Like all industries, the energy industry is also at risk from cyber attacks caused by human error. “The energy sector employs thousands of workers who have access to sensitive systems and information,” says Aare Reintam, COO of cyber range company CybExer. “These workers can inadvertently introduce vulnerabilities through email phishing attacks, weak passwords and other security lapses.”

Three categories of hackers targeting energy

Three classes of adversary target energy companies, according to experts. First, there are hacktivists who wish to gain visibility to highlight a particular message. For example, hacktivists may direct attacks against the energy sector to publicly display their opposition to the industries’ activities for environmental or ideological reasons, says Watson.

The energy sector employs thousands of workers who have access to sensitive systems and informationAare Reintam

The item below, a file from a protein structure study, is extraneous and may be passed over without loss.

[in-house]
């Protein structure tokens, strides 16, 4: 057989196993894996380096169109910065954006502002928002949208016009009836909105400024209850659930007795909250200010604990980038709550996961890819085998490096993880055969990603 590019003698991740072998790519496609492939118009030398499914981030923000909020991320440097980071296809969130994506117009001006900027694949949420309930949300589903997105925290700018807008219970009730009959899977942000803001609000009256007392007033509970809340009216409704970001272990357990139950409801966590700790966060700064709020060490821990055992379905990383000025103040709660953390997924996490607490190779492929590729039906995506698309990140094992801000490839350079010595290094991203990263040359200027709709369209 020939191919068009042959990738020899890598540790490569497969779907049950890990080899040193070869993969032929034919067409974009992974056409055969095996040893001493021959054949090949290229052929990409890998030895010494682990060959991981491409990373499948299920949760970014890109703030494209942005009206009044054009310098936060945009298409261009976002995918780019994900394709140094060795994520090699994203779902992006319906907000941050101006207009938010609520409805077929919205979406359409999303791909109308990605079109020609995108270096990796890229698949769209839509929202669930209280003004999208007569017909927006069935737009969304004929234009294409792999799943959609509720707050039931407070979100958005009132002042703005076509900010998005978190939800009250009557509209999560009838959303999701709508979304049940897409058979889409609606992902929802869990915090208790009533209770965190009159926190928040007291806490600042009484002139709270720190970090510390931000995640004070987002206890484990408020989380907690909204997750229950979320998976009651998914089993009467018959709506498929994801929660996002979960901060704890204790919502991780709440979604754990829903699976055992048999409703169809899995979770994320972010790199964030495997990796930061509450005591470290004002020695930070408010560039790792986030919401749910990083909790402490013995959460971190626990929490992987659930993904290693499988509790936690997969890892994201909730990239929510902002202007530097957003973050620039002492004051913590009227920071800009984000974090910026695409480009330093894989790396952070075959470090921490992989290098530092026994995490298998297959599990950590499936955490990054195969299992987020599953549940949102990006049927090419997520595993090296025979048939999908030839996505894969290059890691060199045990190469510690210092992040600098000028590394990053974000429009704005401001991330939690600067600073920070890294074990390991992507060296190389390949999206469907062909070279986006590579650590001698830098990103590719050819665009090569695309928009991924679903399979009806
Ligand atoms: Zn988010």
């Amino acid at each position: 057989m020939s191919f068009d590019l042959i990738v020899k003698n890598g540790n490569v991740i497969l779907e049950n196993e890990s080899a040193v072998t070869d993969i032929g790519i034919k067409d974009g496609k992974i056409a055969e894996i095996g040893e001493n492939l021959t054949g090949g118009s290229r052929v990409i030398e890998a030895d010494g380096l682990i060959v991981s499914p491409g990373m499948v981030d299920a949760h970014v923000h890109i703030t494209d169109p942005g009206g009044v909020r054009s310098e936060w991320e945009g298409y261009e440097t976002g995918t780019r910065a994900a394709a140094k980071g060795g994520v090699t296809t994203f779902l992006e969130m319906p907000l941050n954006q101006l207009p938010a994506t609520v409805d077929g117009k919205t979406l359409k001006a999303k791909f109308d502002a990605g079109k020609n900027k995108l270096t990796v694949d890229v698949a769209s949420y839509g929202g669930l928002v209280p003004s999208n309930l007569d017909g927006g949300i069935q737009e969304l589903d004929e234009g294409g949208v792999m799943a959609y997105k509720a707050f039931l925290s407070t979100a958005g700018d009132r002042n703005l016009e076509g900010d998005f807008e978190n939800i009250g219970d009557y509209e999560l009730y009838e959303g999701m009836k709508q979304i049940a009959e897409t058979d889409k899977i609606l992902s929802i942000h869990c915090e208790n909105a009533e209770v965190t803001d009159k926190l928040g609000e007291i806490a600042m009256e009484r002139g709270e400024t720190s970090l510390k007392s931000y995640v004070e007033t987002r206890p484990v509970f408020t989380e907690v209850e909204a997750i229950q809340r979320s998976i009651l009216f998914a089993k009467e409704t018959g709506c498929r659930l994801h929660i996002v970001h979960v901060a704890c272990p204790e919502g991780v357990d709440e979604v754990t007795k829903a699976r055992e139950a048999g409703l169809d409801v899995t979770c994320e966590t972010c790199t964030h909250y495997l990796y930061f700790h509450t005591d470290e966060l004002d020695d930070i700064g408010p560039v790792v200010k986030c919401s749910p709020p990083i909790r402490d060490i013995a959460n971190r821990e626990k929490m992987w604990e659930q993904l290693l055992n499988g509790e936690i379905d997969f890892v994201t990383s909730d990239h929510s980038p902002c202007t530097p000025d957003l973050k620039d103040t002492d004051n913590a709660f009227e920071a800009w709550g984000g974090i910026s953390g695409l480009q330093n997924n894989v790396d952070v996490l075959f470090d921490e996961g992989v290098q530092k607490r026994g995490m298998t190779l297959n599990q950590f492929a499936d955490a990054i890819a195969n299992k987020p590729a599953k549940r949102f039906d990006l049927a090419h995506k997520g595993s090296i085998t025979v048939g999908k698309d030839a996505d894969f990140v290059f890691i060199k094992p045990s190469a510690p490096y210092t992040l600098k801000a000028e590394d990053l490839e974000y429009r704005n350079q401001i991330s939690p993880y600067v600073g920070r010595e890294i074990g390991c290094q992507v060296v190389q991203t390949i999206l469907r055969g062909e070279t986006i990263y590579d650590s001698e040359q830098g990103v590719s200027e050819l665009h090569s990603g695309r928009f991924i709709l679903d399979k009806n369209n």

Secondly, there are the cyber crime gangs that typically try to extort money, using ransomware to lock staff out of systems that manage energy production or distribution.

The third type of attacker, nation state adversaries, are particularly interested in the energy sector for economic and geopolitical reasons, says Watson. For example, a hostile nation state may target the energy grid of a rival country to cause a blackout, which could be used to weaken the adversary’s economy or its military capabilities.

 Attempts to infiltrate the energy sector often come via phishing emails to entice employees to click on a malicious link or download a malware-laden attachment, says Ian Thornton-Trump, CISO at Cyjax.